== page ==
• Office workers can pause and take a quick walk down the hall when they need a mental break. Even when they have group meetings with coworkers or clients, they have the ability to step away quickly, if needed. A high school teacher teaches classes. In the middle of a lesson, the teacher can ask students to work quietly while she steps out into the hall for a few minutes when feeling overwhelmed. 
  • Landscapers mow lawns, prune trees and plants, and weed flower beds. Landscapers may briefly step away from their duties to take medication or attend to other medical needs without notifying a supervisor. 
  • An outside sales representative solicits business from clients via telephone, email, and in-person. Reps have the ability to schedule client appointments at their convenience. Even in the middle of a call or appointment, the rep has the ability to politely request to step away briefly
Page 84.  The Collection Manual gives examples of when pause control does not exist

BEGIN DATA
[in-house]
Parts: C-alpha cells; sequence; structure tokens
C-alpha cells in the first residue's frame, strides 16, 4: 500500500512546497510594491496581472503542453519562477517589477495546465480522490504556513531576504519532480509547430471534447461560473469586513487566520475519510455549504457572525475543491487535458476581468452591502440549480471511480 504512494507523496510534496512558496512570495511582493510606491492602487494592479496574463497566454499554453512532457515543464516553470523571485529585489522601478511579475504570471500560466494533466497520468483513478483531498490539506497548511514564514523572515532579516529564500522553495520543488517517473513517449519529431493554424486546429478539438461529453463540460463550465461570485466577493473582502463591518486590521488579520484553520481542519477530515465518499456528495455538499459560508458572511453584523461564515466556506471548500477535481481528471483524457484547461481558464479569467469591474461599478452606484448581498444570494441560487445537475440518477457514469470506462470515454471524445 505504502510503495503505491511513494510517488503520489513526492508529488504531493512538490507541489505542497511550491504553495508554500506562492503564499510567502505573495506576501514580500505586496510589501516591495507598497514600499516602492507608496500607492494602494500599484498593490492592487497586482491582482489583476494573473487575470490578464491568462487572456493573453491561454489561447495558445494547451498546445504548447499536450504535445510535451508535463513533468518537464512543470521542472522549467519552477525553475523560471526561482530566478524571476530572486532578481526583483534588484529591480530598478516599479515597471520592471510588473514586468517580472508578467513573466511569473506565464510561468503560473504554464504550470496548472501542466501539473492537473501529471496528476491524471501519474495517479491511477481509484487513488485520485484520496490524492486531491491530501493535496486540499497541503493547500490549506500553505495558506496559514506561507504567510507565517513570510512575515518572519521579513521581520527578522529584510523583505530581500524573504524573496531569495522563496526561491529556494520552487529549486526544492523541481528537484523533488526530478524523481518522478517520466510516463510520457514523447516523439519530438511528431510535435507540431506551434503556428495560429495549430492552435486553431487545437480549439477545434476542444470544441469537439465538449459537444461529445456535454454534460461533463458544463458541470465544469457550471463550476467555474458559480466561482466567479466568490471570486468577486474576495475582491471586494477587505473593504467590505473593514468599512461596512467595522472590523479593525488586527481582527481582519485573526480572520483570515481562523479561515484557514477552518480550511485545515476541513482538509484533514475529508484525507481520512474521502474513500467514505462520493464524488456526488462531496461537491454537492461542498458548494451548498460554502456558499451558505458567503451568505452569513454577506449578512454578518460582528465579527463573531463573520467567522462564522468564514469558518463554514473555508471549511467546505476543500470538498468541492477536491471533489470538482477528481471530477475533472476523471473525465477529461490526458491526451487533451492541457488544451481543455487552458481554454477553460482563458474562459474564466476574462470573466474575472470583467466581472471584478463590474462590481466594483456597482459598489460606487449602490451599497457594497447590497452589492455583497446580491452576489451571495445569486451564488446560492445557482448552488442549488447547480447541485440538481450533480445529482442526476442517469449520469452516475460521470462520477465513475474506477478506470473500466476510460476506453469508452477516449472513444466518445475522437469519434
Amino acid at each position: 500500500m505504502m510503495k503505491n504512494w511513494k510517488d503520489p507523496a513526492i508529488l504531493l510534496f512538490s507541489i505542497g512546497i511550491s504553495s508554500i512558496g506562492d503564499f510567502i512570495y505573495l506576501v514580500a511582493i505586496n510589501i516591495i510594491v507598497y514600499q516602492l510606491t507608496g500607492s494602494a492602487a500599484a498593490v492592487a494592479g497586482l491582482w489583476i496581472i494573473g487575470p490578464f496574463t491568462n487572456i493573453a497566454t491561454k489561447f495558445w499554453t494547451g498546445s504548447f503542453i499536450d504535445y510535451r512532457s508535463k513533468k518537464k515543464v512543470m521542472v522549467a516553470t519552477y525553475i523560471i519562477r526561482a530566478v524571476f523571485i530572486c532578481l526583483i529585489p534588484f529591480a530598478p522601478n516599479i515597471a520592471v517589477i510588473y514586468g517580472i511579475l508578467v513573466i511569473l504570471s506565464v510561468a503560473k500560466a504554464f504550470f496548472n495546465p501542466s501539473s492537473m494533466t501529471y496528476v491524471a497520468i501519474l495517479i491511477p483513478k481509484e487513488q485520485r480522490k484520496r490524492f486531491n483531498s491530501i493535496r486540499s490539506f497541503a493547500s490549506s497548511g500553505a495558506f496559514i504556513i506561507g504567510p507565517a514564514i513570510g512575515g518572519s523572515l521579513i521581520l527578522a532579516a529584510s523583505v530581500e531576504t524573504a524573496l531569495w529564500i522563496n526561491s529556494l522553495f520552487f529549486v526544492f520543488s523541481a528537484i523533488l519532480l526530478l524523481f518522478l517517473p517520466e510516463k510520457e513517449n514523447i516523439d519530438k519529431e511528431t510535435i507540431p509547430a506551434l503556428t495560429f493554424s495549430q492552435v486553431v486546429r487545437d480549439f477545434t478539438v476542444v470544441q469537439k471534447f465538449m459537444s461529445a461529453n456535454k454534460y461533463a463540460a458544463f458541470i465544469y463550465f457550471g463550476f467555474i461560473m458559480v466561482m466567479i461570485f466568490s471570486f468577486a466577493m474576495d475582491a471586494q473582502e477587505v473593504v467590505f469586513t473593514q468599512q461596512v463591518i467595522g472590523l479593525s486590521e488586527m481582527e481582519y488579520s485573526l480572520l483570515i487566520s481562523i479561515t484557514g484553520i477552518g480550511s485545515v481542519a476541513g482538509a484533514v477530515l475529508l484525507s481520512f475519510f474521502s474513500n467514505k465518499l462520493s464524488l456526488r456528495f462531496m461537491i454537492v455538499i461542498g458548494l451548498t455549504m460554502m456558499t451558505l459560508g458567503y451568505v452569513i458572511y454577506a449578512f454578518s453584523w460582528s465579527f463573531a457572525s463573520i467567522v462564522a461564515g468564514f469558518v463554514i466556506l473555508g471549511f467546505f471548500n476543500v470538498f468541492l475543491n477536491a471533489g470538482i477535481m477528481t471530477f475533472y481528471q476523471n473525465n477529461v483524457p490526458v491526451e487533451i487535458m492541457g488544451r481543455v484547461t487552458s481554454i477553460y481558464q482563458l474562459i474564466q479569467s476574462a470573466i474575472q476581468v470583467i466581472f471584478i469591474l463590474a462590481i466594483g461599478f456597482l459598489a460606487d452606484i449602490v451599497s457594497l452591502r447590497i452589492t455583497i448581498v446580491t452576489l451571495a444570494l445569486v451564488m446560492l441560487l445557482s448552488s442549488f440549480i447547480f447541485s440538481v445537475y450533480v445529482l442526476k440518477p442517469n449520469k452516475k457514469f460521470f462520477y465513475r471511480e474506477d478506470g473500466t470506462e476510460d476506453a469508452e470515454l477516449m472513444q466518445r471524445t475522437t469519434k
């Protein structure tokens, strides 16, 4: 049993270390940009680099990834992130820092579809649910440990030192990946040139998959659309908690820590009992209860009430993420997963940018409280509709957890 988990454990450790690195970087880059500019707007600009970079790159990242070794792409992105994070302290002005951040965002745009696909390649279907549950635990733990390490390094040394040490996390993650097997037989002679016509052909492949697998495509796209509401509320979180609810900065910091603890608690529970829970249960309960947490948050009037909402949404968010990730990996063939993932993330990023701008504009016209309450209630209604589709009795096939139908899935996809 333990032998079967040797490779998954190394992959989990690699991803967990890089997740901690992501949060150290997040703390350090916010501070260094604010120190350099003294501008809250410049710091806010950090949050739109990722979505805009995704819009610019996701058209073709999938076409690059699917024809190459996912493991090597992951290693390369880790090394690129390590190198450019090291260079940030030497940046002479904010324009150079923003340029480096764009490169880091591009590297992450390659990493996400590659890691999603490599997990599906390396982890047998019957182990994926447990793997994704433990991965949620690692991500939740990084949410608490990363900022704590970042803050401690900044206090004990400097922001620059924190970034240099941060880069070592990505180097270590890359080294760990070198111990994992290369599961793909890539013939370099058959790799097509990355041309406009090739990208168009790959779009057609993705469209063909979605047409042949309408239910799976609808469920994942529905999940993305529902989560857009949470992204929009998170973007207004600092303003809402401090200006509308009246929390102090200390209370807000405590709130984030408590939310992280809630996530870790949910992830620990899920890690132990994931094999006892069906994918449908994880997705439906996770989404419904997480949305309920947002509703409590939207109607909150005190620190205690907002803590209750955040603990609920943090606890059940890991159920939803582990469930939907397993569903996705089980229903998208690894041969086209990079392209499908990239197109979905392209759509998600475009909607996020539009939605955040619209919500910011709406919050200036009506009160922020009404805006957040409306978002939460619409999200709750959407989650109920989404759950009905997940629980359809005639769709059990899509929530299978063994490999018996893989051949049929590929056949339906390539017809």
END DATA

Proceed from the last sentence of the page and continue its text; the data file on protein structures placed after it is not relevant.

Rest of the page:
• A building security guard at a secure facility screens employees and visitors entering the facility; and walks standard patrols on a rotating basis with other guards. They are not able to leave their station without asking someone else to cover for them. 
  • A kindergarten teacher must call to the principal’s office to have another adult keep an eye on the students when he leaves the classroom. 
  • Cashiers are able to take a break when there are no customers but cannot leave their station when there is a line. 
  • A surgeon would not be able to step away easily while performing surgery. 
Id.  

The academic questions are nice to know, but how the data plays out is where the rubber meets the road.  Selecting out from the ORS data set (2019) 13 of my favorites:

Without the Ability to Pause Work

%

all workers

47.1

office clerks, general

23.2

janitors and cleaners, except maids and housekeeping cleaners

23.8

workers in office and administrative support occupations

27